Sex and Gender Traditionalism Among Conservative Protestants: Does the Difference Make a Difference?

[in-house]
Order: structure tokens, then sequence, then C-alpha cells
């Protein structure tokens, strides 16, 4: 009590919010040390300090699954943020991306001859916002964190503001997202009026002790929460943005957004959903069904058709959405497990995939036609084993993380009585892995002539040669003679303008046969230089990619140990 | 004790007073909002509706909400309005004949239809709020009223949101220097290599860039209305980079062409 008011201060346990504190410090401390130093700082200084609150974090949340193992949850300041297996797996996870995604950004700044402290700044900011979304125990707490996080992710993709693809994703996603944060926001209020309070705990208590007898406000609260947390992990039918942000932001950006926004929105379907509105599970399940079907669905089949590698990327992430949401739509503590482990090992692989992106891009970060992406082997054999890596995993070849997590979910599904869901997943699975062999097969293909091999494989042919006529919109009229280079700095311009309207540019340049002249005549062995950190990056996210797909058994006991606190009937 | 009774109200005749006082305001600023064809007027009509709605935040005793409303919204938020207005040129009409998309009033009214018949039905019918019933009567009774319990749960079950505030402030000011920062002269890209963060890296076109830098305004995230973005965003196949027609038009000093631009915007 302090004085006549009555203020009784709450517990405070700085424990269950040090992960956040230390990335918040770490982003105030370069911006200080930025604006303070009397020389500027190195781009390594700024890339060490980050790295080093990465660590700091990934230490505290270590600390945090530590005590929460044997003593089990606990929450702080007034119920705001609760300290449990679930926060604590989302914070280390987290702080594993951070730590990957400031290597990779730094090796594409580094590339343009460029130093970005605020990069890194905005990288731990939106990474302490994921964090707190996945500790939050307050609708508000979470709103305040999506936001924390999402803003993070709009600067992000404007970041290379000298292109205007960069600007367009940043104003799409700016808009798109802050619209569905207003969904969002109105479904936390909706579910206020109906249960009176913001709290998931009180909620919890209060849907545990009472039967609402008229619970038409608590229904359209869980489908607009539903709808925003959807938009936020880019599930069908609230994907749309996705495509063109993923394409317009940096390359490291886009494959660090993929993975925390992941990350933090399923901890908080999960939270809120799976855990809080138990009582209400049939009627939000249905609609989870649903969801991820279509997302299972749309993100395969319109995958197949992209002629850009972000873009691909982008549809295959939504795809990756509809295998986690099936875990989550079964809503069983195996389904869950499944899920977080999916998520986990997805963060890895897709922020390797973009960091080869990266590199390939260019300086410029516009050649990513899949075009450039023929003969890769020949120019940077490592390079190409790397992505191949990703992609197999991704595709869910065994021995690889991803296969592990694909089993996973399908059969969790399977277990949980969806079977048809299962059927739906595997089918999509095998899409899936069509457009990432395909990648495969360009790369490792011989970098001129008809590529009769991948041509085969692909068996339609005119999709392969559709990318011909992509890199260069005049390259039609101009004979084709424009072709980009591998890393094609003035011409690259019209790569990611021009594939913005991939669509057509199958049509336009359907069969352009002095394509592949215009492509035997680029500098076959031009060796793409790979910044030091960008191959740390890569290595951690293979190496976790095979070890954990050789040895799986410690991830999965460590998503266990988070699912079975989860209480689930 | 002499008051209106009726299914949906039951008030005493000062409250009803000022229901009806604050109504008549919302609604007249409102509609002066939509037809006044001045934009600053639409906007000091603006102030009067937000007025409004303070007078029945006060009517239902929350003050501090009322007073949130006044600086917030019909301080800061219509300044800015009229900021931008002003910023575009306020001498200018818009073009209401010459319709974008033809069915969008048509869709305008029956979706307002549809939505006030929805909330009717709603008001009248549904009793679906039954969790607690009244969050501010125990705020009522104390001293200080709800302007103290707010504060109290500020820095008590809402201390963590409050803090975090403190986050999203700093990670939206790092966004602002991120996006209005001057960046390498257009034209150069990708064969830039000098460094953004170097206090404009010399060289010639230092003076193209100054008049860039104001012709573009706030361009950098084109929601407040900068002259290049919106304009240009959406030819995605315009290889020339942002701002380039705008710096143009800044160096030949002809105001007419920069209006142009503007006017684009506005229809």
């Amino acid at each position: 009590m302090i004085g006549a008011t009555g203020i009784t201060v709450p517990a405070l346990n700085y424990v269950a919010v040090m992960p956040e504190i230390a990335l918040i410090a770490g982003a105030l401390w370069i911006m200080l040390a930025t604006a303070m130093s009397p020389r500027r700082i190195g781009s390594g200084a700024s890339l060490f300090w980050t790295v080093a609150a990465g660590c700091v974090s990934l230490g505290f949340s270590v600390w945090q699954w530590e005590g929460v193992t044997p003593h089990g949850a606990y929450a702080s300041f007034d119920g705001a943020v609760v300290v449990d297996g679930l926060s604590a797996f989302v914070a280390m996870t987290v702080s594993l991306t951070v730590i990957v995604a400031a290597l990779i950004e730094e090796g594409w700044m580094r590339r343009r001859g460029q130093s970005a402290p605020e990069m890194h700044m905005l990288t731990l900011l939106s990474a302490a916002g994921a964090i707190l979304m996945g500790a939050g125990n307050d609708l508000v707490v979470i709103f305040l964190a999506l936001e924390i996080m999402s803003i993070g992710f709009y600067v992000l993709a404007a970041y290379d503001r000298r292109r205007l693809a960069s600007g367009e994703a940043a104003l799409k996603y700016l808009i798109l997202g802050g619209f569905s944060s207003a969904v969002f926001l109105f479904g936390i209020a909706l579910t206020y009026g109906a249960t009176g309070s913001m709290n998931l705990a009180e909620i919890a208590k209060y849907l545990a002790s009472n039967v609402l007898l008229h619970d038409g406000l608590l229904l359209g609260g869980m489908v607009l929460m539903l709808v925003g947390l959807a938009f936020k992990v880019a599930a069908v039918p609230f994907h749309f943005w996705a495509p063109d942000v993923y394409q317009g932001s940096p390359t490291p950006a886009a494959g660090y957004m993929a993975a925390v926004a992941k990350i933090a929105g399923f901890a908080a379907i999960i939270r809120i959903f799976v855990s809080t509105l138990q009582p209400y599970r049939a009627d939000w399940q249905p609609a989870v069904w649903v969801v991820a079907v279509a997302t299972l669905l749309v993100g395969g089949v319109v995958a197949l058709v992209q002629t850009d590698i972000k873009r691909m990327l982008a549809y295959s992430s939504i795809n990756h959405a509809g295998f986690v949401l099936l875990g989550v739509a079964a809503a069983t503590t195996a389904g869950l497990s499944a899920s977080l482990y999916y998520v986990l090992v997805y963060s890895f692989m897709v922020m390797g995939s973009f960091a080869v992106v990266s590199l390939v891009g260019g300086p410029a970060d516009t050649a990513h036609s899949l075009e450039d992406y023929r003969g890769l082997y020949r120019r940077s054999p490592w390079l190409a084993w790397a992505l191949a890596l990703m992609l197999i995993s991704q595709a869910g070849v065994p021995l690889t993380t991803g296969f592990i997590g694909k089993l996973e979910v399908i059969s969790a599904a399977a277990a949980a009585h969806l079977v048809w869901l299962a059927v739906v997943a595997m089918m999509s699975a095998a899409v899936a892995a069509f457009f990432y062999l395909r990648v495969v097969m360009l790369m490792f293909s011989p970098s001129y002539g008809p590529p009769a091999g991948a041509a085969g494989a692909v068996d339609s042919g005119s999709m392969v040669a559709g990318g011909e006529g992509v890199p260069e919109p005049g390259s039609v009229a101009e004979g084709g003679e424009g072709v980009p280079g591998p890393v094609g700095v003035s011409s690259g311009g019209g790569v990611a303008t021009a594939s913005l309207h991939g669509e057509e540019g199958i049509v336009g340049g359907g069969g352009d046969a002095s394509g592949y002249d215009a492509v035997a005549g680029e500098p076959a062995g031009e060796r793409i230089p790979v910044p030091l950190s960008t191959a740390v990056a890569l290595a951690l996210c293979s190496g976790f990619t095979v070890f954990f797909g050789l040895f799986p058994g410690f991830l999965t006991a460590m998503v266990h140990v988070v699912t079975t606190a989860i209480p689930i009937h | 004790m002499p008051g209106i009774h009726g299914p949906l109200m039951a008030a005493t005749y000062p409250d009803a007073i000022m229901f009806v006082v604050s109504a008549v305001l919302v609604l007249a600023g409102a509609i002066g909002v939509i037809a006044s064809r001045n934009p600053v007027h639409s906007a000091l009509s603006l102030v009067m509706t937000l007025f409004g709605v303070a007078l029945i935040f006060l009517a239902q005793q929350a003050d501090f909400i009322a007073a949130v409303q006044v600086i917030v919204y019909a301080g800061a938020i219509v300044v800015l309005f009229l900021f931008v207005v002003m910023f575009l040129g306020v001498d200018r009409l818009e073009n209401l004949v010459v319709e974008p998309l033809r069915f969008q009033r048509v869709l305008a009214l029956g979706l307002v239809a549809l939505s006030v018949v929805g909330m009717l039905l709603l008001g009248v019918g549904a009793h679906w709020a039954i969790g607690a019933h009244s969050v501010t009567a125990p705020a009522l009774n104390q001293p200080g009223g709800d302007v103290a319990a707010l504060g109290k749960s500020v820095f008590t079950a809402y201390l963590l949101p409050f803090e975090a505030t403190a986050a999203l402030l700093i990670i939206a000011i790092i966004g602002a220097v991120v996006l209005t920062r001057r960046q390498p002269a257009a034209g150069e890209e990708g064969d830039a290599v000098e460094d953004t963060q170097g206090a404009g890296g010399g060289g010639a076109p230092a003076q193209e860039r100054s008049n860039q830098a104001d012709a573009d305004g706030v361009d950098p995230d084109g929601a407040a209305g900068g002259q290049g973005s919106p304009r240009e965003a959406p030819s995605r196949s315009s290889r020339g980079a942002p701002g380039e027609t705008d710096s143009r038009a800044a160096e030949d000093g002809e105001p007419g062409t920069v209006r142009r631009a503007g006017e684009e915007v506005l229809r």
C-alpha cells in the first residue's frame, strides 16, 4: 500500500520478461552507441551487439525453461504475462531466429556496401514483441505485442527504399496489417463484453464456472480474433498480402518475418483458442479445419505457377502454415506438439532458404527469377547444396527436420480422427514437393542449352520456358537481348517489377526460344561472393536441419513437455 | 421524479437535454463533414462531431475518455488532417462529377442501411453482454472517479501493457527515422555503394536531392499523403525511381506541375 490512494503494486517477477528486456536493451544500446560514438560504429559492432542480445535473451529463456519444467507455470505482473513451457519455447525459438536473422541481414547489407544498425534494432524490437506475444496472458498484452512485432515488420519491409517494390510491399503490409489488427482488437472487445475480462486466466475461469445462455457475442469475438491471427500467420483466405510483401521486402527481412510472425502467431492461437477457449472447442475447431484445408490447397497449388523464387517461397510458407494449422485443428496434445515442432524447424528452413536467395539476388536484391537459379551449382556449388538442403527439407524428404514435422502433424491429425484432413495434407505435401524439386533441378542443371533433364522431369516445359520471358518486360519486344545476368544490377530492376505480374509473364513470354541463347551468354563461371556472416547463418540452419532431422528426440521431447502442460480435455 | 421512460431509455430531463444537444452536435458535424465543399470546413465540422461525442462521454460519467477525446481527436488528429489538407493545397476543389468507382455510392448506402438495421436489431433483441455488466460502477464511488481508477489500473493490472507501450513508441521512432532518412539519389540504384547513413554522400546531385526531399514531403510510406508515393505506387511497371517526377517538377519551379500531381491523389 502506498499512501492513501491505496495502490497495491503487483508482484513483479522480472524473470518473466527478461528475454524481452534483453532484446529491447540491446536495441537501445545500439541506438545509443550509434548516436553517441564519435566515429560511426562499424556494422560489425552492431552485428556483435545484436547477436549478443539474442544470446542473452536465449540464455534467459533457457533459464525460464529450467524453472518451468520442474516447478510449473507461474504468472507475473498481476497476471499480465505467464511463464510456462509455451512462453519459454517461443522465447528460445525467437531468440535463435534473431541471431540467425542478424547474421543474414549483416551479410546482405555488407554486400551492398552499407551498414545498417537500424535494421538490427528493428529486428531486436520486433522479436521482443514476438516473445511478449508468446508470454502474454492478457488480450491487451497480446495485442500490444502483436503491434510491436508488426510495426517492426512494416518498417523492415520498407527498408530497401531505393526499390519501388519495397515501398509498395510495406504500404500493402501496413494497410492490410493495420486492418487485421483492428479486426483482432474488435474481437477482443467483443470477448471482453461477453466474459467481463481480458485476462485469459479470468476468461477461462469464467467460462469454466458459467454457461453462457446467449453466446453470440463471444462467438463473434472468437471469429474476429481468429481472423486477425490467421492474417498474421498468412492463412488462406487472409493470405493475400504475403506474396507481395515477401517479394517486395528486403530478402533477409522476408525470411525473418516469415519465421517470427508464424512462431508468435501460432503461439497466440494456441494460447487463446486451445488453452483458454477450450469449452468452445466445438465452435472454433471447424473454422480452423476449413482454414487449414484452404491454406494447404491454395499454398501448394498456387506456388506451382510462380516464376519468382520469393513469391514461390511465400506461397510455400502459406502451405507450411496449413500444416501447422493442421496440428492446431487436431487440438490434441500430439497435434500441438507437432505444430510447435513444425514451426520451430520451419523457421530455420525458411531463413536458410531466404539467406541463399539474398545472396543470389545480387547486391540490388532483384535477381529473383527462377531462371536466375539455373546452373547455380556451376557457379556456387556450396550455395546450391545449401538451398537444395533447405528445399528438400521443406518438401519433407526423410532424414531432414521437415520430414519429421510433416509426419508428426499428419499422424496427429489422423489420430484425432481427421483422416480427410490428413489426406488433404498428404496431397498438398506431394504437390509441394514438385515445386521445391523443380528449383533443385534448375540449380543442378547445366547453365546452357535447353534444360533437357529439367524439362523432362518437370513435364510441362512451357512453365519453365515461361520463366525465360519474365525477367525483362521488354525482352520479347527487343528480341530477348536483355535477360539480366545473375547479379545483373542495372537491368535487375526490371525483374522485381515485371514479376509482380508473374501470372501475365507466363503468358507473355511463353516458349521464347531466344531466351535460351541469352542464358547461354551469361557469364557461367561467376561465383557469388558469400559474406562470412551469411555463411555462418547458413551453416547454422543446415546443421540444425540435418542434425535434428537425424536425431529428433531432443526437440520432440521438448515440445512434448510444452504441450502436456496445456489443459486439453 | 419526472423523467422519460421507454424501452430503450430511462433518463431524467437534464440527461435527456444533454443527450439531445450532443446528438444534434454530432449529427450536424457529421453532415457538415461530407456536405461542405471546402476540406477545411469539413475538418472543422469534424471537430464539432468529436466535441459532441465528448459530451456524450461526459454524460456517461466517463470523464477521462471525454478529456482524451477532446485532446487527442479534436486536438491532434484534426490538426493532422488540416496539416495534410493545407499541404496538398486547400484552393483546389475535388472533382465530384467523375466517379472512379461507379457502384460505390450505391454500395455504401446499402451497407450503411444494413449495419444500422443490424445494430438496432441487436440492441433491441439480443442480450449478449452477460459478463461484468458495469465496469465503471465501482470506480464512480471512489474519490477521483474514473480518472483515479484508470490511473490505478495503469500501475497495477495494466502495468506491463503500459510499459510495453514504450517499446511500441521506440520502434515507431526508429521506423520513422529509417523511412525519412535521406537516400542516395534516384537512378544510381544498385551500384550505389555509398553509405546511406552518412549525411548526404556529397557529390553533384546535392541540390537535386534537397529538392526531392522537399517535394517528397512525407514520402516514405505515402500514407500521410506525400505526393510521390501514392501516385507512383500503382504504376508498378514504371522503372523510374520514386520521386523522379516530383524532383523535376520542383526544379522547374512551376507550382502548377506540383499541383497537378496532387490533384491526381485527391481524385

Recent years have witnessed the resurgence of conservative Protestantism and its adherents’ advocacy of gender traditionalism. Scholarship has traced conservative Protestant women's support for gender traditionalism to biblical inerrancy while linking conservative Protestant men's support for gender traditionalism to their denominational affiliation. Our study revisits this issue with more recent data, more sophisticated analytical techniques (structural equation modeling), and a refined measure of theological conservatism (accounting for beliefs pertaining to scripture, sin, and salvation). We find that theological conservatism is significantly related to gender traditionalism among conservative Protestant women but not men. For men, strength of denominational affiliation is more strongly related to traditionalist ideology. Strength of affiliation also affects gender ideology for women, but its effects, as well as those of religious attendance, are largely indirect through theological conservatism. We discuss these sex-specific patterns of religious influence in the context of conservative Protestantism exhibiting characteristics of a gendered institution.
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